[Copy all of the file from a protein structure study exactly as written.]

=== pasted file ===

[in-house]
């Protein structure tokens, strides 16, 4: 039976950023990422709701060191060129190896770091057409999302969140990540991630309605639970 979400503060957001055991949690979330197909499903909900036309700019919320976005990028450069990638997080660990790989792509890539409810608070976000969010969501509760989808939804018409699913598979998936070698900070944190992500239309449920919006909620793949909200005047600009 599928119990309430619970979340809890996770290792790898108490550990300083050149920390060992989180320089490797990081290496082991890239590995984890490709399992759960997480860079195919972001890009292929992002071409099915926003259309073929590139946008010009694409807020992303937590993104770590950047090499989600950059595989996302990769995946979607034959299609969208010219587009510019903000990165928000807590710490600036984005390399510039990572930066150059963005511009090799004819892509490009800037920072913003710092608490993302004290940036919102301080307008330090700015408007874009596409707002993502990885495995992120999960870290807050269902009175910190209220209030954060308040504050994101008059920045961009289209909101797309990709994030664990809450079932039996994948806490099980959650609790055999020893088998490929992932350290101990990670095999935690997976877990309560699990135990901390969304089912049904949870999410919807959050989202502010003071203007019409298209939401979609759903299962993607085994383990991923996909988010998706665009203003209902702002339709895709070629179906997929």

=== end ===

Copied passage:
[in-house]
């Protein structure tokens, strides 16, 4: 039976950023990422709701060191060129190896770091057409999302969140990540991630309605639970 979400503060957001055991949690979330197909499903909900036309700019919320976005990028450069990638997080660990790989792509890539409810608070976000969010969501509760989808939804018409699913598979998936070698900070944190992500239309449920919006909620793949909200005047600009 599928119990309430619970979340809890996770290792790898108490550990300083050149920390060992989180320089490797990081290496082991890239590995984890490709399992759960997480860079195919972001890009292929992002071409099915926003259309073929590139946008010009694409807020992303937590993104770590950047090499989600950059595989996302990769995946979607034959299609969208010219587009510019903000990165928000807590710490600036984005390399510039990572930066150059963005511009090799004819892509490009800037920072913003710092608490993302004290940036919102301080307008330090700015408007874009596409707002993502990885495995992120999960870290807050269902009175910190209220209030954060308040504050994101008059920045961009289209909101797309990709994030664990809450079932039996994948806490099980959650609790055999020893088998490929992932350290101990990670095999935690997976877990309560699990135990901390969304089912049904949870999410919807959050989202502010003071203007019409298209939401979609759903299962993607085994383990991923996909988010998706665009203003209902702002339709895709070629179906997929």